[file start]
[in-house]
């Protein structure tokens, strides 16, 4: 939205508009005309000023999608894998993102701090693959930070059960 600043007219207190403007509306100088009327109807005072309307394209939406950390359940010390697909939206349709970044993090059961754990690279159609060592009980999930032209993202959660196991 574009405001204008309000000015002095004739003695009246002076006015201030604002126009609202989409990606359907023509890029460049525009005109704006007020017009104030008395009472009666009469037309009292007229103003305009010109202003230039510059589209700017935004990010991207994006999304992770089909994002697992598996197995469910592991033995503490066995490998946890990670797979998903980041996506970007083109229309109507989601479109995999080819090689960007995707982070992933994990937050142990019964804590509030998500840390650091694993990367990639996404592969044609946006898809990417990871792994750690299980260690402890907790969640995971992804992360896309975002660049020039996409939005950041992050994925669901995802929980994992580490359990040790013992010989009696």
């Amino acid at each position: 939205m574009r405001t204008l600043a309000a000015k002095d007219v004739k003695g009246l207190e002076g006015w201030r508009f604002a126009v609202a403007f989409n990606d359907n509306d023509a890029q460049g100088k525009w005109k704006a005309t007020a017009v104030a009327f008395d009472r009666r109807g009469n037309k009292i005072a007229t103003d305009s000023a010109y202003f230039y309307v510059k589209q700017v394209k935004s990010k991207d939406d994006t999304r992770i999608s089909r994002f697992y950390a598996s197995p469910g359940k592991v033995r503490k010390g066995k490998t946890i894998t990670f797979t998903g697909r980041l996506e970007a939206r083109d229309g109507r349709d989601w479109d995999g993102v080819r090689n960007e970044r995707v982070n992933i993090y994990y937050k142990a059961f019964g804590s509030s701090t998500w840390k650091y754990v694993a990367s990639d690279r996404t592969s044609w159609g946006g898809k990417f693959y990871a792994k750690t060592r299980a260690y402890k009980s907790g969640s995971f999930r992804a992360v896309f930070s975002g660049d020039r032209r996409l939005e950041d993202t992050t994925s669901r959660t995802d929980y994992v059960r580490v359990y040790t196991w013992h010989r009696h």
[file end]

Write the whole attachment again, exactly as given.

[in-house]
């Protein structure tokens, strides 16, 4: 939205508009005309000023999608894998993102701090693959930070059960 600043007219207190403007509306100088009327109807005072309307394209939406950390359940010390697909939206349709970044993090059961754990690279159609060592009980999930032209993202959660196991 574009405001204008309000000015002095004739003695009246002076006015201030604002126009609202989409990606359907023509890029460049525009005109704006007020017009104030008395009472009666009469037309009292007229103003305009010109202003230039510059589209700017935004990010991207994006999304992770089909994002697992598996197995469910592991033995503490066995490998946890990670797979998903980041996506970007083109229309109507989601479109995999080819090689960007995707982070992933994990937050142990019964804590509030998500840390650091694993990367990639996404592969044609946006898809990417990871792994750690299980260690402890907790969640995971992804992360896309975002660049020039996409939005950041992050994925669901995802929980994992580490359990040790013992010989009696």
């Amino acid at each position: 939205m574009r405001t204008l600043a309000a000015k002095d007219v004739k003695g009246l207190e002076g006015w201030r508009f604002a126009v609202a403007f989409n990606d359907n509306d023509a890029q460049g100088k525009w005109k704006a005309t007020a017009v104030a009327f008395d009472r009666r109807g009469n037309k009292i005072a007229t103003d305009s000023a010109y202003f230039y309307v510059k589209q700017v394209k935004s990010k991207d939406d994006t999304r992770i999608s089909r994002f697992y950390a598996s197995p469910g359940k592991v033995r503490k010390g066995k490998t946890i894998t990670f797979t998903g697909r980041l996506e970007a939206r083109d229309g109507r349709d989601w479109d995999g993102v080819r090689n960007e970044r995707v982070n992933i993090y994990y937050k142990a059961f019964g804590s509030s701090t998500w840390k650091y754990v694993a990367s990639d690279r996404t592969s044609w159609g946006g898809k990417f693959y990871a792994k750690t060592r299980a260690y402890k009980s907790g969640s995971f999930r992804a992360v896309f930070s975002g660049d020039r032209r996409l939005e950041d993202t992050t994925s669901r959660t995802d929980y994992v059960r580490v359990y040790t196991w013992h010989r009696h």